The choice to focus on courts has had its most fateful results with abortion, in which the lion’s share of liberal organizational energy has gone into desperate, rear-guard defenses of judicially granted abortion rights. Despite the work of groups like Planned Parenthood and NARAL, anti-abortion-rights advocates have captured statehouses in red states and many purple ones, with one-third of the more than 1,000 abortion restrictions since Roe passed in just the past decade. Roe failed to create a durable political consensus in favor of abortion rights, as occurred over the same period in Western Europe, where abortion rights were secured by legislatures rather than courts. This failure has been one of the key criticisms of Roe from pro-choice advocates, and RBG herself criticized Roe’s sweeping reach on these grounds in a 1985 essay, noting, “The political process was moving in the early 1970s, not swiftly enough for advocates of quick, complete change, but majoritarian institutions were listening and acting. Heavy-handed judicial intervention was difficult to justify and appears to have provoked, not resolved, conflict.”
If the Supreme Court has proved itself, time and time again, to be unwilling or incapable of advancing the liberal conception of justice, why have so many liberals, for so long, let themselves be victims of judicial gaslighting? Part of it is that the Warren and early Burger Courts painted a vivid, alluring picture of what justice by judiciary could look like. And even if liberals understood, deep down, that those two decades were an aberration in American legal history, the Court has given them just enough victories since then to keep the dream alive. For lawyers and law professors, there is also the simple matter of professional vanity: If the Supreme Court is the vanguard of American justice, then judges, and thus the lawyers who argue before them and the scholars who analyze (and, when necessary, chastise) them, are the nation’s most important profession—the priests and elders of the civic religion that is American constitutionalism.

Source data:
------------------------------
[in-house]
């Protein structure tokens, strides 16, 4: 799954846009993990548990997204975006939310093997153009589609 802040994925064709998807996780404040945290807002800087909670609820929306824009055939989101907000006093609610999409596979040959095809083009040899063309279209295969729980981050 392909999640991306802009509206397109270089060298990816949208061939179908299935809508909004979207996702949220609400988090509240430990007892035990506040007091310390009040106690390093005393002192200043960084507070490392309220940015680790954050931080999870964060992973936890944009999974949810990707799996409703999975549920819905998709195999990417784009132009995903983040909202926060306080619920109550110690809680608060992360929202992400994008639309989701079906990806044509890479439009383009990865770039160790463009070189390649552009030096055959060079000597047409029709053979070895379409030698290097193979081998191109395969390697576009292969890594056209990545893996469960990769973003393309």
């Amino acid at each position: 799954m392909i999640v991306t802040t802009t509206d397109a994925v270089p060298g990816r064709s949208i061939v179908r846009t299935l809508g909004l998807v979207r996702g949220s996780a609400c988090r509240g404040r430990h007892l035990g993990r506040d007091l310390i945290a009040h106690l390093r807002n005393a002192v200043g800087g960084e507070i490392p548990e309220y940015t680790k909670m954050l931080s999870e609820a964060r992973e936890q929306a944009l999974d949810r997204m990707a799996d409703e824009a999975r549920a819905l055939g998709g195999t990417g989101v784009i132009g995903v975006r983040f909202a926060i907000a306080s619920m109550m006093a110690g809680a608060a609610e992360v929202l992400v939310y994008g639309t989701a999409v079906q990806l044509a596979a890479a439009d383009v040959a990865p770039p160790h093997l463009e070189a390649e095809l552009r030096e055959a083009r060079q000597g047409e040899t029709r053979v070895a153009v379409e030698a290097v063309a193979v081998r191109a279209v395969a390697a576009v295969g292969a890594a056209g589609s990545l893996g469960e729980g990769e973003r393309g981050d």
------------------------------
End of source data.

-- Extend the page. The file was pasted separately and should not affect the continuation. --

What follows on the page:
Leah Litman: Progressives’ Supreme Court victories will be fleeting
Fundamentally, though, many liberals loved the Supreme Court for the same reason they loved the law: a vision of universal harmony and justice brought about by reason and persuasion, not the brute forces of political power. Victory in the political arena is always incomplete and uncertain, not to mention grubby. Politics appeals to our baser instincts of greed and fear and competition—which, of course, is why it is so powerful. By contrast, law—whether through “neutral principles” or “reasoned elaboration” or elaborate moral theories, to name a few of the core organizing ideas of 20th-century legal theory—holds out the promise of something objective, something True. To win in the court of the Constitution is to have one’s view enshrined as just, not only for today but with the promise of all time.